There is no subject of Islamic social history on which the present writer had to modify his views so radically while passing from literary to documentary sources, i.e., from the study of Muslim books to that of the records of the Cairo Geniza as the jizya–or the poll tax to be paid by non-Muslims. It was of course, evident that the tax represented a discrimination and was intended, according to the Koran’s own words, to emphasize the inferior status of the non-believers. It seemed, however, that from the economic point of view, it did not constitute a heavy imposition, since it was on a sliding scale, approximately one, two, and four dinars, and thus adjusted to the financial capacity of the taxpayer. This impression proved to be entirely fallacious, for it did not take into consideration the immense extent of poverty and privation experienced by the masses, and in particular, their persistent lack of cash, which turned the ‘season of the tax’ into one of horror, dread, and misery. 
El Fadl’s disdain for facts also extends to current events. In September 2002, he was the first signatory to an open letter in which Middle Eastern academics falsely accused Israel of planning to exploit a U.S. war against Saddam Hussein to ethnically “cleanse” Palestinians. Another signatory was CRF adviser Laurie Brand. 
Since the September 11 attacks, CAIR has widely claimed to defend Muslim rights, and has proven one of the most outspoken American Muslim organizations. CAIR’s aggressiveness effectively buries its past: Following Sheik Omar Abdul-Rahman’s conviction for leading the 1993 World Trade Center bombing, conspiring to blow up New York City landmarks and the Lincoln Tunnel, CAIR termed his conviction a “hate crime“ against Muslims. 
Stephen Pomerantz, former FBI assistant director and chief of the FBI’s counter terrorism section, once charged that CAIR’s activities “effectively give aid to international terrorist groups.”  El Fadl openly supports CAIR.
The media continues to portray CAIR as moderate. One dire consequence is that the fast-growing presence of radical Islam on American soil remains vastly under-reported.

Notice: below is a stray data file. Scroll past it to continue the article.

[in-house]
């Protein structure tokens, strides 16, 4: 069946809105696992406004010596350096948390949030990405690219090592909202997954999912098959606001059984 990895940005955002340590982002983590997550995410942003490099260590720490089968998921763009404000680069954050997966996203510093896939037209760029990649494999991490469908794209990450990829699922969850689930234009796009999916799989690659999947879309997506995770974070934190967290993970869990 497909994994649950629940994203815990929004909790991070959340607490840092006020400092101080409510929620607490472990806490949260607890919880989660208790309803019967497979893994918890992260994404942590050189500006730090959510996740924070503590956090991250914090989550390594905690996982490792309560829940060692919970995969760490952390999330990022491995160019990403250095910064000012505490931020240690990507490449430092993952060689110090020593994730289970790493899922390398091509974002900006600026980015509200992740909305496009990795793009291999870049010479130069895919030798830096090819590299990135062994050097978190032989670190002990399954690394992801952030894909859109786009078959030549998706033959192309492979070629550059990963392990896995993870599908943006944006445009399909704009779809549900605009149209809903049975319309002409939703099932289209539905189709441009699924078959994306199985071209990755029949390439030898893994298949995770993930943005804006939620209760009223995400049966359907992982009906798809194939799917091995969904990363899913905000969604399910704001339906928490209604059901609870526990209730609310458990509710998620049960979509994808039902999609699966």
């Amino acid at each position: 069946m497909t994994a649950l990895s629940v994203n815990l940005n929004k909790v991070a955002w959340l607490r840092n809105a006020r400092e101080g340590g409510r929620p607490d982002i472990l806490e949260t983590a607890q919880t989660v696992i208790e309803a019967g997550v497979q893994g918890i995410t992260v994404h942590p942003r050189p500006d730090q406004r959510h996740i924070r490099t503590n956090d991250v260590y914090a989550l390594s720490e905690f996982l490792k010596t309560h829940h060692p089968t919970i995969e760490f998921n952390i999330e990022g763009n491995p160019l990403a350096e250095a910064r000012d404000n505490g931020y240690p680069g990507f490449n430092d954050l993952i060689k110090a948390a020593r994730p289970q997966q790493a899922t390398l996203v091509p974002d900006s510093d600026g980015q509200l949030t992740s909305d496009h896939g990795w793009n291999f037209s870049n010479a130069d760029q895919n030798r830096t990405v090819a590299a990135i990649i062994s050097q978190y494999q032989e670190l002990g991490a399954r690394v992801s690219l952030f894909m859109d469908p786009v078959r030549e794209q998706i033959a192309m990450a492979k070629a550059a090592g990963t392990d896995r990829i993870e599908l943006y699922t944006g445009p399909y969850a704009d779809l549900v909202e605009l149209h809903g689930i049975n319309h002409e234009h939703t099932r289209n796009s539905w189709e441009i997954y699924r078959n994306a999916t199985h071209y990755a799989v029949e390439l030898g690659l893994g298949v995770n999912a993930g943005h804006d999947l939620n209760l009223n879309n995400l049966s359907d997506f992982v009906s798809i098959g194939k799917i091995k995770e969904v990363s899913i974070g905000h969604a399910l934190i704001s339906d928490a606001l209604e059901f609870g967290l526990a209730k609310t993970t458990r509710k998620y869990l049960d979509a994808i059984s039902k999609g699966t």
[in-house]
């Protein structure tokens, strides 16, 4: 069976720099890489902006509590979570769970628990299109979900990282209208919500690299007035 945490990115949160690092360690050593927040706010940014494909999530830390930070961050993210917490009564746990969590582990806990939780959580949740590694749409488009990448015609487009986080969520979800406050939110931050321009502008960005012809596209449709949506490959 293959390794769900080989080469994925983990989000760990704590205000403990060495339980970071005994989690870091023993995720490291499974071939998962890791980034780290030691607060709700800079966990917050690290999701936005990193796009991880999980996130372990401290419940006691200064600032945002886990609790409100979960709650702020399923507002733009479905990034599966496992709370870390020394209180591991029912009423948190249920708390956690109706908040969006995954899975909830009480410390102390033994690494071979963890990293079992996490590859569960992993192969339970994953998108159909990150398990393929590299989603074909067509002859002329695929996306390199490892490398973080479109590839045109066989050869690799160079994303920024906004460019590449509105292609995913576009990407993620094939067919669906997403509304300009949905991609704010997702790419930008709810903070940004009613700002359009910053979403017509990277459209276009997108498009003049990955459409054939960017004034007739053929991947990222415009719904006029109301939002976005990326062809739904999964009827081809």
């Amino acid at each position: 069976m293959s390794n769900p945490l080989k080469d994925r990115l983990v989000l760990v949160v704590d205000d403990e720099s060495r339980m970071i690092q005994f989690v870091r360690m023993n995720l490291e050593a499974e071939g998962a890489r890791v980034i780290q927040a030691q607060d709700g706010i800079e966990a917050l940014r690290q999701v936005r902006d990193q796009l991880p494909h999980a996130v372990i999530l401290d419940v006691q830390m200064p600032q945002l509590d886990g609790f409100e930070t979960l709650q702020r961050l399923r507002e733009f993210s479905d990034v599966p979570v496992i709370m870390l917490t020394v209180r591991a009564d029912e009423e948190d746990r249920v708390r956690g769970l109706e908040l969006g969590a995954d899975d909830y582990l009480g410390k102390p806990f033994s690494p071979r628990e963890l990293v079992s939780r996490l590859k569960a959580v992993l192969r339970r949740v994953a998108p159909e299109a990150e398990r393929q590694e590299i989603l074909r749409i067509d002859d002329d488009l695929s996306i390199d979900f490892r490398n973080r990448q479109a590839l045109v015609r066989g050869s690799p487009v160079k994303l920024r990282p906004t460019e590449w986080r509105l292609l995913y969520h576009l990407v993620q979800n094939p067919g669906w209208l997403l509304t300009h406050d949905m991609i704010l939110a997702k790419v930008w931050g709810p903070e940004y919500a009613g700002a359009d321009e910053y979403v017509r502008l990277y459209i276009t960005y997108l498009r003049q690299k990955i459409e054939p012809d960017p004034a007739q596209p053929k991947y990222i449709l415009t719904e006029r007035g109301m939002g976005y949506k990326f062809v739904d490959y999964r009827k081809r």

Another is the success of radical educational programs that soften American children to Islamic ideas. Khaled Abou El Fadl and Laurie Brand–and anonymous Islamist others–advance educational programs proposing blasphemy laws in the U.S.
Radical Islam’s Ultimate Goal
Radical Islam’s agenda is embedded in Origins of Islamic Law: “most Muslim legal scholars today believe that the Sharia can be adapted to modern conditions without abandoning the spirit of Islamic law or its religious foundations,” the CRF writes, although this is totally antithetical to the U.S. Bill of Rights. CAIR, and evidently El Fadl, want to see Sharia adopted in the U.S. Otherwise, why would these Muslim advisers draft a school curriculum proposing a Constitutional amendment on blasphemy?
They depend on Americans not to take their openly stated goals seriously.
Indeed, their curriculum has not raised red flags in any army-strength press corps. Perhaps Pakistan’s story will ring American alarm bells.
In 1947, Pakistan-founder Mohammad Ali Jinnah envisioned a secular Muslim state. After Jinnah’s untimely 1948 death, Prime Minister Liaquat Ali Khan in 1956 crafted a secular constitution to safeguard citizens’ rights. As Patrick Sookhdeo writes in A People Betrayed, the constitution carefully avoided institutionalizing Sharia in Pakistani law. It referred to the Koran and the Sunna only to promote self-examination, or itijihad, and left parliament and the courts to formulate Pakistani laws. 
The Constituent Assembly ran Pakistan until 1954. This left minorities unprotected, and the mullahs free to object to democratic ideas.  Pakistan achieved partition only after Muslim riots beginning on August 16, 1946 left 6,000 dead in Calcutta alone.  Building on the nation’s bloody foundation, Islamization began six months after Jinnah’s death.
In Feburary 1949, Indian Jamaat-i-Islami (Muslim party) founder Sayyid Abu Ala Maududi (1903-1979) demanded that four Islamic principles be included in a constitution. On March 12, 1949, the Constituent Assembly adopted an Objectives Resolution nominally affirming democracy, equality, freedom, tolerance and social justice. Alas it also included “compromise” language that rendered these basic human rights contingent “as enunciated by Islam” — Muslims were allowed to “order their lives in the individual and collective spheres in accordance with the teachings and requirements of Islam … the Holy Koran and the Sunna.” Since Islamic law varies according to interpretation, this facilitated dispute. 
In 1998, Bishop Michael Nazir-Ali recalled the vague Objectives measure as “a Trojan horse” whose implications Pakistani legislators had failed to comprehend. Non-Muslims correctly anticipated difficulties over a clause granting “sovereignty over the entire universe belongs to God Almighty alone, and the authority which He has delegated to the State of Pakistan through its people for being exercised within the limits prescribed by Him is a sacred trust.” 
This played into Maududi’s vision of global Islamic supremacy (precursor to the Hamas Charter).